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Intersphincteric Abscess – occur in the intersphincteric space and are
notoriously difficult to diagnose. The diagnosis is made based on a high
index of suspicion and usually requires an examination under anesthesia.
Once identified, an intersphincteric abscess can be drained through a
limited, usually posterior, internal sphincterotomy.
Supralevator Abscess – is uncommon and may result from extension of an
intersphincteric or ischiorectal abscess upward, or extension of an
intraperitoneal abscess downward. It is essential to identify the origin of a
supralevator abscess prior to treatment. If the abscess is secondary to an
upward extension of an intersphincteric abscess, it should be drained
through the rectum.
If a supralevator abscess arises from the upward extension of an ischiorectal
abscess, it should be drained through the ischiorectal fossa. If the abscess is
secondary to intraabdominal disease, the primary process requires
and the abscess is drained via the most direct route.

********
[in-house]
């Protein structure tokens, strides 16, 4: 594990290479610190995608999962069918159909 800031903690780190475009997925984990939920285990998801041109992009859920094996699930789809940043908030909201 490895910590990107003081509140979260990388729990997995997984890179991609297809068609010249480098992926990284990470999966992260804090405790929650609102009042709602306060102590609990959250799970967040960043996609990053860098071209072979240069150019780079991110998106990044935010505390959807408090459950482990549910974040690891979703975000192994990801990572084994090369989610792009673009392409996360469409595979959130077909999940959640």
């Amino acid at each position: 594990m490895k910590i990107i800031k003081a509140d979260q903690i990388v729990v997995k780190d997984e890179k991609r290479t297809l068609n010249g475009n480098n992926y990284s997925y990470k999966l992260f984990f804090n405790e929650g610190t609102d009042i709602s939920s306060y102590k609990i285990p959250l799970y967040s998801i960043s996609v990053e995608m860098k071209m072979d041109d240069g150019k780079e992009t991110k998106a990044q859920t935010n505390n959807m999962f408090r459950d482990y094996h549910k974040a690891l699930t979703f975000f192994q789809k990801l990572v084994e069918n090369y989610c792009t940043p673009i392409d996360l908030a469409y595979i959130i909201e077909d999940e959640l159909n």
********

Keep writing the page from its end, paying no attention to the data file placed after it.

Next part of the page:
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Fistula in Ano
A fistula-in-ano is a hollow tract lined with granulation tissue connecting a
primary opening inside the anal canal to a secondary opening in the
perianal skin. Secondary tracts may be multiple and from the same primary
Drainage of an anorectal abscess results in cure for about 50 percent of
patients. The remaining 50 percent develop a persistent fistula in ano. The
fistula usually originates in the infected crypt (internal opening) and tracks
to the external opening. The course of the fistula often can be predicted by
the anatomy of the previous abscess.
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Fistula-in-ano is nearly always caused by a previous anorectal abscess.
Anal canal glands situated at the dentate line afford a path for
infecting organisms to reach the intramuscular spaces.
Other fistulae develop secondary to trauma, Crohn disease, anal
fissures, carcinoma, radiation therapy, actinomycoses, tuberculosis,
and chlamydial infections.
The cryptoglandular hypothesis states that an infection begins in the
anal gland and progresses into the muscular wall of the anal
sphincters to cause an anorectal abscess. Following surgical or
spontaneous drainage in the perianal skin, occasionally a granulation
tissue–lined tract is left behind, causing recurrent symptoms.
Multiple series have shown that the formation of a fistula tract
following anorectal abscess occurs in 7-40% of cases.
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Patients often provide a reliable history of previous pain, swelling, and
spontaneous or planned surgical drainage of an anorectal abscess.
Signs and symptoms (in order of prevalence)